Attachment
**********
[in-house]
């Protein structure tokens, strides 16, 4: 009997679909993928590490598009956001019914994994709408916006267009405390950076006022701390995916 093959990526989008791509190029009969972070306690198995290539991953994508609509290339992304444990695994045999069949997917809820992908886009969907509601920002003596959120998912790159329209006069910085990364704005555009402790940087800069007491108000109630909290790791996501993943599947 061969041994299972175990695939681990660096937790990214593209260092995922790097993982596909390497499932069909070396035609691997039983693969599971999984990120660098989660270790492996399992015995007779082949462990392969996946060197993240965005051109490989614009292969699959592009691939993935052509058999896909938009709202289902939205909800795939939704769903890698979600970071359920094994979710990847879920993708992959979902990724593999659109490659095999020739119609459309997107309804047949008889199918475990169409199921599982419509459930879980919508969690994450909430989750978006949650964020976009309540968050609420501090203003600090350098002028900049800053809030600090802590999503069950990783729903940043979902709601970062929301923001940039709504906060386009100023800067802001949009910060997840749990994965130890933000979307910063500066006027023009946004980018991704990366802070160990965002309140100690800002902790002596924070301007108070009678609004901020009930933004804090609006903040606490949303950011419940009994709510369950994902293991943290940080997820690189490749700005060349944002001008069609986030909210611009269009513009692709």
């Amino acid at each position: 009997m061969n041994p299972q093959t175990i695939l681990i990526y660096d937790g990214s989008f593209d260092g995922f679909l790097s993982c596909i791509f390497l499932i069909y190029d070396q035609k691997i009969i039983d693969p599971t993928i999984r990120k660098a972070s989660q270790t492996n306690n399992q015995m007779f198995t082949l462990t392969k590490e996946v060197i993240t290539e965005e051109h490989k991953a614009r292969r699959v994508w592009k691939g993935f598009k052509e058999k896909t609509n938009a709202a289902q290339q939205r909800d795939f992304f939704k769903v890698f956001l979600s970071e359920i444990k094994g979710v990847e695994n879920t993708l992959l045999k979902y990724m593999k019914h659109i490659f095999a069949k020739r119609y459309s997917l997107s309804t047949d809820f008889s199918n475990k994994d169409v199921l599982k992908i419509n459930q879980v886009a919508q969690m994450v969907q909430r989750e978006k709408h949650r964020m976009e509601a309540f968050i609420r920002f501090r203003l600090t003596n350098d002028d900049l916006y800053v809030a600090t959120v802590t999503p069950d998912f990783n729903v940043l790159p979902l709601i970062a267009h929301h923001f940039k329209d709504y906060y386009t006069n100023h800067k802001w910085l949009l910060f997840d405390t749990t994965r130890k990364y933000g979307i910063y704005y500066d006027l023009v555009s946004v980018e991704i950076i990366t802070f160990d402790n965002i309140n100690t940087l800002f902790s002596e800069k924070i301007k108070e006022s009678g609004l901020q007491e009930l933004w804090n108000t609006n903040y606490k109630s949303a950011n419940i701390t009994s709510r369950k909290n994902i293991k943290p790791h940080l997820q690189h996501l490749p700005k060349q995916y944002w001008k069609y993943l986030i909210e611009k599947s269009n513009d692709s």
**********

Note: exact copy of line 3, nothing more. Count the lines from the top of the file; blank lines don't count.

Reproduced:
């Amino acid at each position: 009997m061969n041994p299972q093959t175990i695939l681990i990526y660096d937790g990214s989008f593209d260092g995922f679909l790097s993982c596909i791509f390497l499932i069909y190029d070396q035609k691997i009969i039983d693969p599971t993928i999984r990120k660098a972070s989660q270790t492996n306690n399992q015995m007779f198995t082949l462990t392969k590490e996946v060197i993240t290539e965005e051109h490989k991953a614009r292969r699959v994508w592009k691939g993935f598009k052509e058999k896909t609509n938009a709202a289902q290339q939205r909800d795939f992304f939704k769903v890698f956001l979600s970071e359920i444990k094994g979710v990847e695994n879920t993708l992959l045999k979902y990724m593999k019914h659109i490659f095999a069949k020739r119609y459309s997917l997107s309804t047949d809820f008889s199918n475990k994994d169409v199921l599982k992908i419509n459930q879980v886009a919508q969690m994450v969907q909430r989750e978006k709408h949650r964020m976009e509601a309540f968050i609420r920002f501090r203003l600090t003596n350098d002028d900049l916006y800053v809030a600090t959120v802590t999503p069950d998912f990783n729903v940043l790159p979902l709601i970062a267009h929301h923001f940039k329209d709504y906060y386009t006069n100023h800067k802001w910085l949009l910060f997840d405390t749990t994965r130890k990364y933000g979307i910063y704005y500066d006027l023009v555009s946004v980018e991704i950076i990366t802070f160990d402790n965002i309140n100690t940087l800002f902790s002596e800069k924070i301007k108070e006022s009678g609004l901020q007491e009930l933004w804090n108000t609006n903040y606490k109630s949303a950011n419940i701390t009994s709510r369950k909290n994902i293991k943290p790791h940080l997820q690189h996501l490749p700005k060349q995916y944002w001008k069609y993943l986030i909210e611009k599947s269009n513009d692709s």